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(a) A photovoltaic array of (solar cells) is 10.0% efficient in gathering solar energy and converting it to electricity. If the average intensity of sunlight on one day is$700 \textrm{ W/m}^2$ what area should your array have to gather energy at the rate of 100 W? (b) What is the maximum cost of the array if it must pay for itself in two years of operation averaging 10.0 hours per day? Assume that it earns money at the rate of 9.00 ¢ per kilowatt-hour.
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Final Answer
  1. $1.43 \textrm{ m}^2$
  2. $\$65.70$
Solution Video

OpenStax College Physics Solution, Chapter 16, Problem 69 (Problems & Exercises) (3:07)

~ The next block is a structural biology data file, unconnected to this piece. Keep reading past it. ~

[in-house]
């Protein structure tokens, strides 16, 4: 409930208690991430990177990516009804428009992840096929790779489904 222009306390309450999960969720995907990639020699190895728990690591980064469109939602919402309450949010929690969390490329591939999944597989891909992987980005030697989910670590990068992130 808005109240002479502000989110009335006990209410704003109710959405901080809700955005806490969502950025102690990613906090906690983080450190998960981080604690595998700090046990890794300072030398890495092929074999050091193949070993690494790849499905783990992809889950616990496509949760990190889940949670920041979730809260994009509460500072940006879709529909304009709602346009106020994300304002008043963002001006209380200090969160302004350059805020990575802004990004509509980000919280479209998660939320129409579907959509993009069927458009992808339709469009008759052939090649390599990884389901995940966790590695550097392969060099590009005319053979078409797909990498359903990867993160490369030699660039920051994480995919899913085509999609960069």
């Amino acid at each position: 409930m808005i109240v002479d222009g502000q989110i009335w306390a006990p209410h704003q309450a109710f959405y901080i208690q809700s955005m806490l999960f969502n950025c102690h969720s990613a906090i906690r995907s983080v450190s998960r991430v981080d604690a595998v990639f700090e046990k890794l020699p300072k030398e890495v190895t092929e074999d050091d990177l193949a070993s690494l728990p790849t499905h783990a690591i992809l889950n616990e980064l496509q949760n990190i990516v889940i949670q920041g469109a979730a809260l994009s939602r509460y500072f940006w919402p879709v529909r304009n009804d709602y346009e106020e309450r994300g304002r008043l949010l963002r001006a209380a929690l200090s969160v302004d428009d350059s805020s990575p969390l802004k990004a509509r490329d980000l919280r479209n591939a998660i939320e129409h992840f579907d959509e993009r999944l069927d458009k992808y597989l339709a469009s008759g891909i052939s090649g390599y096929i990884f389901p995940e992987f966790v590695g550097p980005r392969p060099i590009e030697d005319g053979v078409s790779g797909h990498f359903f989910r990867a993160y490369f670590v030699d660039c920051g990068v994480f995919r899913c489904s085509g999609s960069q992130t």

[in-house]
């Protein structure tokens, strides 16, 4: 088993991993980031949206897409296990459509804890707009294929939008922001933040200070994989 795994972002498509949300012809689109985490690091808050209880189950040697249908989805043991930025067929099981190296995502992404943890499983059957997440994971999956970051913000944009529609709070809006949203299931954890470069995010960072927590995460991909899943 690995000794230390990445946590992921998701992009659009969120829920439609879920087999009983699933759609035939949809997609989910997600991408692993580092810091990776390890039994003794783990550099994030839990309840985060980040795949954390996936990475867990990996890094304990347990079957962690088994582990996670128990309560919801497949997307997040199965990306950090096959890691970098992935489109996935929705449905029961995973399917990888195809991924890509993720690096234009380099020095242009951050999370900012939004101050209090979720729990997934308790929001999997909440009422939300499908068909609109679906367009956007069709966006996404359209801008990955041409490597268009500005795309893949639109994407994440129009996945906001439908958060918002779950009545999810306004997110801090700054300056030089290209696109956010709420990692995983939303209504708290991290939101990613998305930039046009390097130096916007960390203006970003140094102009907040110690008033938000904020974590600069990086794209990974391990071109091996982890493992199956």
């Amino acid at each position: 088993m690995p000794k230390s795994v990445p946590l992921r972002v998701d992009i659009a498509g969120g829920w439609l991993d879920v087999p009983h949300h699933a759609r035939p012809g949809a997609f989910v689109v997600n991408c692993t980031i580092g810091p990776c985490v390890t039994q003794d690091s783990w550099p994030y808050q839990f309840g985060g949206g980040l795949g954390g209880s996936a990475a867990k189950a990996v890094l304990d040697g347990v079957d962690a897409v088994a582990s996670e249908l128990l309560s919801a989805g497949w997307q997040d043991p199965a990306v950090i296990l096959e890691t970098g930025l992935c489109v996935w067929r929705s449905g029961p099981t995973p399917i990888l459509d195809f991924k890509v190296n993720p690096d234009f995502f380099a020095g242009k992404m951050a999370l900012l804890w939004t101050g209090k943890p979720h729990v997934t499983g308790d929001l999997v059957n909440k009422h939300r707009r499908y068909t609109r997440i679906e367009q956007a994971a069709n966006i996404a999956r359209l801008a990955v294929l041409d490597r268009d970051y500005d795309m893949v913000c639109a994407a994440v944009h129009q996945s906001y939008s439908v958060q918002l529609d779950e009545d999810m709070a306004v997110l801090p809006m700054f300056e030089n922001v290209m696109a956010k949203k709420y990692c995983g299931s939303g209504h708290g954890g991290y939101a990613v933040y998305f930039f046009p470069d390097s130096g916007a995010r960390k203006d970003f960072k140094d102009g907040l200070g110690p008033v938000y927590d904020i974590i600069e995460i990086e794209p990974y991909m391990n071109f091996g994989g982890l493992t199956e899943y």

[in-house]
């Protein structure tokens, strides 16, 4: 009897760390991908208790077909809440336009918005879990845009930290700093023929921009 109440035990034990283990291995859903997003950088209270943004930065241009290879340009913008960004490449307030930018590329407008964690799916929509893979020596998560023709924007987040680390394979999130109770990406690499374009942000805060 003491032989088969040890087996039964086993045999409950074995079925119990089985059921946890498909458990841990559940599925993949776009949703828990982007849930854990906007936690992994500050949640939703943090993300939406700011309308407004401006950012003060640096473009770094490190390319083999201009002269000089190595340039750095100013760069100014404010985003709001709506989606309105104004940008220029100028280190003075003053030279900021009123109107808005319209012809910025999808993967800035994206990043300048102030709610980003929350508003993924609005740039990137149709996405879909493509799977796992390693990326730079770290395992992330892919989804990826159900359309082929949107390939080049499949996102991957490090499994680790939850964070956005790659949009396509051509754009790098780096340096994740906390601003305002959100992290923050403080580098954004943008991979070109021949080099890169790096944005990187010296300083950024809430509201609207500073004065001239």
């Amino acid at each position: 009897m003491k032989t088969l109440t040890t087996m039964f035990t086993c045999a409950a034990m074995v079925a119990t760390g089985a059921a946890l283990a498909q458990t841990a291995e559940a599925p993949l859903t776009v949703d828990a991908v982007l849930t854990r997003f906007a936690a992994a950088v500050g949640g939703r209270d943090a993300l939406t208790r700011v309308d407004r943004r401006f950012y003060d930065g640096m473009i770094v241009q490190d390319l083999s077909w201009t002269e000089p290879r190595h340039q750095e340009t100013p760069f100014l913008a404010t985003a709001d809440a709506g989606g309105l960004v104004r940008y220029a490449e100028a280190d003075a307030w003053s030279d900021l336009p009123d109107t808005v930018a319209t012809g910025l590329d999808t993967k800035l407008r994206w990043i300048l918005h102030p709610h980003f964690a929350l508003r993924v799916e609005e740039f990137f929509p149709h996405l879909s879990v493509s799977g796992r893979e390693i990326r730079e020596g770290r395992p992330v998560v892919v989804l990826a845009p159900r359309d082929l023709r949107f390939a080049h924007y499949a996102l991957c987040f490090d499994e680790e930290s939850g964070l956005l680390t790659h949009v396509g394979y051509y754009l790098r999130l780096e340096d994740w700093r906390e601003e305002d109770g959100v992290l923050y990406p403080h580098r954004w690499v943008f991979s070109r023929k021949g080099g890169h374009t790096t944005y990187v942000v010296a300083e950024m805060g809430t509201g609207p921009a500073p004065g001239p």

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This is College Physics Answers with Shaun Dychko. We have a photo-voltaic array of solar cells that is ten percent efficient and what area should the array have to gather energy at a rate of 100 Watts given that the intensity of the sun is 700 Watts per square meter? So intensity is the input power divided by area. The output power of the solar array is going to be ten percent or 0.1 times the input power. We can solve this for <i>P in</i> as <i>P out</i> divided by 0.1 and then we'll substitute that into this intensity formula. So intensity is <i>P out</i> over 0.1, all over area. Then we can multiply top and bottom by 0.1 and we get <i>P out</i> over 0.1 times <i>A</i>. We can solve for <i>A</i> by multiplying both sides by <i>A</i> and dividing both sides by intensity. We get <i>A</i> is <i>P out</i> divided by 0.1 times intensity. So it's 100 Watts divided by 0.1 times 700 Watts per square meter and this is 1.43 square meters must be the area of the solar array. Now the cost -- this is the amount of money that you make from the electricity generated by the array, and this will be the break-even cost of purchasing the array. So we have to go -- basically, we have to go power multiplied by time and then multiplied by this to get energy and then multiply by this cost per energy. The units are a bit funny though. To make numbers that are easier to work with, the units for this sort of calculation is chosen to be dollars per kilowatt hours. A typical electricity bill is written this way. So the energy unit is not Joules but it's kilowatt hours which is power multiplied by time but instead of Joules multiplied by -- sorry, instead of watts multiplied by seconds in order to get Joules we have kilowatts multiplied by hours to get kilowatt-hours. We have to convert our power in watts into kilowatts so we multiply by one kilowatt for every 1000 watts and this gives us kilowatts. Then we have to multiply by a time in units of hours. So we have ten hours per day and multiply by two years. So this gives us watt-years per day which is a very goofy unit and then multiply by 365 days per year gives us a time unit of hours. This is a power unit of kilowatts and so this together makes kilowatt-hours. That multiplied by 0.09 dollars per kilowatt hour is going to result in dollars. So we've 100 times ten times two times 365 times 0.09 gives us 65 dollars and 70 cents is the break-even cost of the array.